Stores have too much stuff. Get ready for discounts
Target, Walmart, Best Buy, Urban Outfitters and other top retailers have said in recent weeks that they are sitting on too much inventory for some of their products. As a result, they plan to mark down prices and step up sales on those items to clear the glut.
It marks a major reversal from much of 2021, when discounts on big-ticket items were scarce for consumers.
Last year, big chains dialed back on promotions because products were in tight supply due to production bottlenecks and slowdowns at key global ports.
Stores and brands were able to sell merchandise at full price to consumers who had built up savings while staying home during the pandemic and were eager to spend big on their homes and wardrobes.
Conditions have changed in recent months. Some stores are sitting on an excess inventory of goods they ordered from manufacturers months ago with the expectation that consumer spending would be red hot. But demand has softened as consumers feel the pressure from the highest annual jump in inflation since the 1980s.
“Companies chased as much merchandise as possible to support demand, which has now slowed,” Dana Telsey, CEO and chief research officer at Telsey Advisory Group, said in a note to clients Monday. Markdowns and promotions are starting to pick up, she said.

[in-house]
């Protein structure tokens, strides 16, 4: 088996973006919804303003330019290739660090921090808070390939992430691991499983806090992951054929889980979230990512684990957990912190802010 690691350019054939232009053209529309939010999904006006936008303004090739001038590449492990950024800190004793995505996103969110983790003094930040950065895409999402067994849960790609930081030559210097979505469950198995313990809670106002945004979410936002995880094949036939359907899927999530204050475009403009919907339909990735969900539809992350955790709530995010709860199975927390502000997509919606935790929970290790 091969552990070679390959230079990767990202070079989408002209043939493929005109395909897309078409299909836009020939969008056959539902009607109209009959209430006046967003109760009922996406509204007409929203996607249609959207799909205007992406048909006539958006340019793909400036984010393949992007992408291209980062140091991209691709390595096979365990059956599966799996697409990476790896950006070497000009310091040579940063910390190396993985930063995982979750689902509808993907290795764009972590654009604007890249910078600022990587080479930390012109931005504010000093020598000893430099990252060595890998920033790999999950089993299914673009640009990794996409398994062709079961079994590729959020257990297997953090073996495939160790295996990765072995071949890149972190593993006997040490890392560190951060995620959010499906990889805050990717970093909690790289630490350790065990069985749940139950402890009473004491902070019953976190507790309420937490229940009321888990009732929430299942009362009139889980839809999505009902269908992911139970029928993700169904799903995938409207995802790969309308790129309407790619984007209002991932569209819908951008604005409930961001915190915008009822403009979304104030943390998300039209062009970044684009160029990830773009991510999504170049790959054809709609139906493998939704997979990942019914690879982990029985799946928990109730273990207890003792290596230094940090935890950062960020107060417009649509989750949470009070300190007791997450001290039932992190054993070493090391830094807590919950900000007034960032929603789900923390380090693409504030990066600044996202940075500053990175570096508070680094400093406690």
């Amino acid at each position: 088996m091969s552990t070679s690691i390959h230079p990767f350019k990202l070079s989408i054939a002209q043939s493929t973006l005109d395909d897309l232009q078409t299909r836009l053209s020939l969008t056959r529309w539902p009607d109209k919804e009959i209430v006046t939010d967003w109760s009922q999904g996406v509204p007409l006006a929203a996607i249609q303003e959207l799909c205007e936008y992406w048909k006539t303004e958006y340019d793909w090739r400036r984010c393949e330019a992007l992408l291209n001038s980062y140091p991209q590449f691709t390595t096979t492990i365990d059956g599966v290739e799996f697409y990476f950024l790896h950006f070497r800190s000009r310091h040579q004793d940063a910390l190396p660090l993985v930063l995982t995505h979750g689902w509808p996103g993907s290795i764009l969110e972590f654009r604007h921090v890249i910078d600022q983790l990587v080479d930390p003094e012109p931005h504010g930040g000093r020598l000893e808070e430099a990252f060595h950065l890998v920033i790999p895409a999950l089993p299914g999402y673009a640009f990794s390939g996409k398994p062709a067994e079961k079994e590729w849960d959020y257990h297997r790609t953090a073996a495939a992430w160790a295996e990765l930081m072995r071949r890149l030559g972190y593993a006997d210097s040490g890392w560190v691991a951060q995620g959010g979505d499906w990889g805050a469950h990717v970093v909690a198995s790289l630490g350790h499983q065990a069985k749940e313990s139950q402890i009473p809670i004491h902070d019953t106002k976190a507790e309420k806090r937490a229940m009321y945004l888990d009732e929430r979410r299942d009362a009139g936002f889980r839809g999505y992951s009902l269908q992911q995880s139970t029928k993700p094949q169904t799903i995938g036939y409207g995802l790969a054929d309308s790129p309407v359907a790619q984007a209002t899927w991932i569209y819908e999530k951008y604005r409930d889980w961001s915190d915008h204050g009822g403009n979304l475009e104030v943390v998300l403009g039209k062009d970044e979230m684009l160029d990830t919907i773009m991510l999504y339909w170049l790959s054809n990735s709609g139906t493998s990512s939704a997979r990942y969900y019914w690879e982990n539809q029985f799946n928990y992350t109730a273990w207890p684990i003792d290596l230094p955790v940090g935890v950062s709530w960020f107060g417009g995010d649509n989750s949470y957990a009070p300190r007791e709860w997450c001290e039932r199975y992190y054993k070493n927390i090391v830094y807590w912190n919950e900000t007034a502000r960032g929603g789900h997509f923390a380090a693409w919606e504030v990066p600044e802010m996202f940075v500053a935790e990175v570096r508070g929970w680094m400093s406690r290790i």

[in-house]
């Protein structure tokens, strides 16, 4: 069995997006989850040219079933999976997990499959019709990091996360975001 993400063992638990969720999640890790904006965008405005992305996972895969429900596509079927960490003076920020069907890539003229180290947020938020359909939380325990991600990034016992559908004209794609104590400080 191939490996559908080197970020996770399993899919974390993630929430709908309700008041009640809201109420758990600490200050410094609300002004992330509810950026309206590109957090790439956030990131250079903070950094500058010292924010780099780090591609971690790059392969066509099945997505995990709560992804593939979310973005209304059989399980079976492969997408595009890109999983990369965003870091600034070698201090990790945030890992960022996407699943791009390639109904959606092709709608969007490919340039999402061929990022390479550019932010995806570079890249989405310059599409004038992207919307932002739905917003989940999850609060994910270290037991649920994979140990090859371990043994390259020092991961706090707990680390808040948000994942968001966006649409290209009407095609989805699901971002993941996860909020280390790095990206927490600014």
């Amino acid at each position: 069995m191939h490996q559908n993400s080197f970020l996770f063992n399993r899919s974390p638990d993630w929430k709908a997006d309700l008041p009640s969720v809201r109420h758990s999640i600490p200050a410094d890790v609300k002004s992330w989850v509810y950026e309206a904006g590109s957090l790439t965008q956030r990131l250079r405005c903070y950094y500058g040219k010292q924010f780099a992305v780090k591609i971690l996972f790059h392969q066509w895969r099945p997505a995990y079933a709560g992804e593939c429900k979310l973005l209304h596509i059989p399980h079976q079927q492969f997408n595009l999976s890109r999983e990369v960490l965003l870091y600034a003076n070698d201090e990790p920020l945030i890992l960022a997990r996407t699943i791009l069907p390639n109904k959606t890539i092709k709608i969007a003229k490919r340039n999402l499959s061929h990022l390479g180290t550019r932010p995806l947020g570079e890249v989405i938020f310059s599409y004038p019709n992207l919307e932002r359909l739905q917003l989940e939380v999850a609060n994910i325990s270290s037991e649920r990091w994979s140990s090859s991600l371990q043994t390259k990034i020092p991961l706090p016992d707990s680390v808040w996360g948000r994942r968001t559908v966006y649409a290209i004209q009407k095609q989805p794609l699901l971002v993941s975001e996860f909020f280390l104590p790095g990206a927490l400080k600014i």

“There is a surplus of inventory … across the board at retail right now,” Urban Outfitters’ CEO Richard Hayne said Tuesday.
Urban Outfitters will increase promotions for the remainder of the year and into the winter holiday shopping season, he said.
Target said it was carrying too many big, bulky products such as furniture, televisions and kitchen appliances last quarter and misjudged how extensive the consumer shift to luggage, toy and home decor purchases would be.
“We didn’t anticipate the magnitude of that shift,” Target CEO Brian Cornell said last week.
Target has been marking down some of those bigger items to make room for products that are in higher demand.
And Best Buy said it, too, has seen an increase in promotions for TVs and computers.
“Some products were even more promotional than we expected coming into the quarter and were similar to pre-pandemic levels,” CEO Corie Barry said Tuesday. Barry added, however, that Best Buy’s “inventory remains healthy” and is in line with the company’s sales growth during the pandemic.
Shoppers may also be able to find more bargains at closeout retailers such as TJX and Burlington, which capitalize on an inventory glut.
These companies buy up high-end goods for cheap and then turn around and sell them to shoppers at a discount from their original prices.
“The buying environment now is better than it has been for years,” Burlington CEO Michael O’Sullivan said Thursday. “We’re seeing brands that we haven’t seen for a couple of years.”
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